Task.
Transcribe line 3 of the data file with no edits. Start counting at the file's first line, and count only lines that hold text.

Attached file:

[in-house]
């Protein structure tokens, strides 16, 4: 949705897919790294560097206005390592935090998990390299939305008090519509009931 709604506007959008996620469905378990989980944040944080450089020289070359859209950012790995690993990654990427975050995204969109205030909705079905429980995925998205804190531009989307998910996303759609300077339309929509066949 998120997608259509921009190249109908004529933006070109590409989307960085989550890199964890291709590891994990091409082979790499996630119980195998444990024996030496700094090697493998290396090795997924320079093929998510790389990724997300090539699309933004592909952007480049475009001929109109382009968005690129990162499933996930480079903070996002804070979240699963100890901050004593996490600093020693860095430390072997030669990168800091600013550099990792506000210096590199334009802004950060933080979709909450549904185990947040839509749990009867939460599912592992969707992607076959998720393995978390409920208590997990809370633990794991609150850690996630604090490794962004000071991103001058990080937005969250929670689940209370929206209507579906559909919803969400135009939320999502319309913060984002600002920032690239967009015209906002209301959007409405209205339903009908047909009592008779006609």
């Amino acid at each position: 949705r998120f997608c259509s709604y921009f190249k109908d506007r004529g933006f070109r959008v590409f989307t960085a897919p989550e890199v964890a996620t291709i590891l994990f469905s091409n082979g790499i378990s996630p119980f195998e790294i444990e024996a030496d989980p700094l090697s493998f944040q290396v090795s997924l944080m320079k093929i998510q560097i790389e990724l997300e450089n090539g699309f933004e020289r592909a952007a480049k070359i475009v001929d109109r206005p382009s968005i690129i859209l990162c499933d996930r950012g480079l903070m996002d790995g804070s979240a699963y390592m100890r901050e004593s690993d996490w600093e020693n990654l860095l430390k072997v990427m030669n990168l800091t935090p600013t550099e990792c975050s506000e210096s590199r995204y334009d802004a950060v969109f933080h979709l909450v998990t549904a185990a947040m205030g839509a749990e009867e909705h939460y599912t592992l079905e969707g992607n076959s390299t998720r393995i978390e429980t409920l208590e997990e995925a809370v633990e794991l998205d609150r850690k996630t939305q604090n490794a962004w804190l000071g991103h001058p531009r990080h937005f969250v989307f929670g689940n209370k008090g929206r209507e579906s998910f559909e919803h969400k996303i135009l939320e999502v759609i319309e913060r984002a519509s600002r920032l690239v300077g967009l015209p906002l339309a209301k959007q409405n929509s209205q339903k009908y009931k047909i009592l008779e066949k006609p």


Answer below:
């Amino acid at each position: 949705r998120f997608c259509s709604y921009f190249k109908d506007r004529g933006f070109r959008v590409f989307t960085a897919p989550e890199v964890a996620t291709i590891l994990f469905s091409n082979g790499i378990s996630p119980f195998e790294i444990e024996a030496d989980p700094l090697s493998f944040q290396v090795s997924l944080m320079k093929i998510q560097i790389e990724l997300e450089n090539g699309f933004e020289r592909a952007a480049k070359i475009v001929d109109r206005p382009s968005i690129i859209l990162c499933d996930r950012g480079l903070m996002d790995g804070s979240a699963y390592m100890r901050e004593s690993d996490w600093e020693n990654l860095l430390k072997v990427m030669n990168l800091t935090p600013t550099e990792c975050s506000e210096s590199r995204y334009d802004a950060v969109f933080h979709l909450v998990t549904a185990a947040m205030g839509a749990e009867e909705h939460y599912t592992l079905e969707g992607n076959s390299t998720r393995i978390e429980t409920l208590e997990e995925a809370v633990e794991l998205d609150r850690k996630t939305q604090n490794a962004w804190l000071g991103h001058p531009r990080h937005f969250v989307f929670g689940n209370k008090g929206r209507e579906s998910f559909e919803h969400k996303i135009l939320e999502v759609i319309e913060r984002a519509s600002r920032l690239v300077g967009l015209p906002l339309a209301k959007q409405n929509s209205q339903k009908y009931k047909i009592l008779e066949k006609p």